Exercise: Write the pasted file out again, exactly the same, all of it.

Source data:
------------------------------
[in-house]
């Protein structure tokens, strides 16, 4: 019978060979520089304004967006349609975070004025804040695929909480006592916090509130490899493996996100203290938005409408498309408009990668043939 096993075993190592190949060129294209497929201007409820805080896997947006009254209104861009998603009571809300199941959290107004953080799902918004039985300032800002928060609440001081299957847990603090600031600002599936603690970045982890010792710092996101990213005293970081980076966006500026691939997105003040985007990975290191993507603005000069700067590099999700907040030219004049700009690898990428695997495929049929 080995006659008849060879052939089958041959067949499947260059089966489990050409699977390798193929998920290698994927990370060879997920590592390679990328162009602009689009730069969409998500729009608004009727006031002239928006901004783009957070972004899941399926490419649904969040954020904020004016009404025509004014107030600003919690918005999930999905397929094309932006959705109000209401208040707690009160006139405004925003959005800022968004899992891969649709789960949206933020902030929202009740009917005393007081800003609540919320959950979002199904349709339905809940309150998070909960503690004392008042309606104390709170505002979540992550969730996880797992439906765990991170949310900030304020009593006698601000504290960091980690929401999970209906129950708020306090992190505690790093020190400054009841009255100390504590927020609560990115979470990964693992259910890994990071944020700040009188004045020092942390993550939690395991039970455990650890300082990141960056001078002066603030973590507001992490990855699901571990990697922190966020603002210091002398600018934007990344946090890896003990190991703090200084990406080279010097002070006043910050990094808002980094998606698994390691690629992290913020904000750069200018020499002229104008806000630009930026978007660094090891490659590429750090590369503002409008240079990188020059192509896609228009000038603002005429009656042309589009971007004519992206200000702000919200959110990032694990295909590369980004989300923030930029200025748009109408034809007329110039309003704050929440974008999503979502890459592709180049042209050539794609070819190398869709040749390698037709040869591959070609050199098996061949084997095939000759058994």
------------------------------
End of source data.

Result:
[in-house]
């Protein structure tokens, strides 16, 4: 019978060979520089304004967006349609975070004025804040695929909480006592916090509130490899493996996100203290938005409408498309408009990668043939 096993075993190592190949060129294209497929201007409820805080896997947006009254209104861009998603009571809300199941959290107004953080799902918004039985300032800002928060609440001081299957847990603090600031600002599936603690970045982890010792710092996101990213005293970081980076966006500026691939997105003040985007990975290191993507603005000069700067590099999700907040030219004049700009690898990428695997495929049929 080995006659008849060879052939089958041959067949499947260059089966489990050409699977390798193929998920290698994927990370060879997920590592390679990328162009602009689009730069969409998500729009608004009727006031002239928006901004783009957070972004899941399926490419649904969040954020904020004016009404025509004014107030600003919690918005999930999905397929094309932006959705109000209401208040707690009160006139405004925003959005800022968004899992891969649709789960949206933020902030929202009740009917005393007081800003609540919320959950979002199904349709339905809940309150998070909960503690004392008042309606104390709170505002979540992550969730996880797992439906765990991170949310900030304020009593006698601000504290960091980690929401999970209906129950708020306090992190505690790093020190400054009841009255100390504590927020609560990115979470990964693992259910890994990071944020700040009188004045020092942390993550939690395991039970455990650890300082990141960056001078002066603030973590507001992490990855699901571990990697922190966020603002210091002398600018934007990344946090890896003990190991703090200084990406080279010097002070006043910050990094808002980094998606698994390691690629992290913020904000750069200018020499002229104008806000630009930026978007660094090891490659590429750090590369503002409008240079990188020059192509896609228009000038603002005429009656042309589009971007004519992206200000702000919200959110990032694990295909590369980004989300923030930029200025748009109408034809007329110039309003704050929440974008999503979502890459592709180049042209050539794609070819190398869709040749390698037709040869591959070609050199098996061949084997095939000759058994």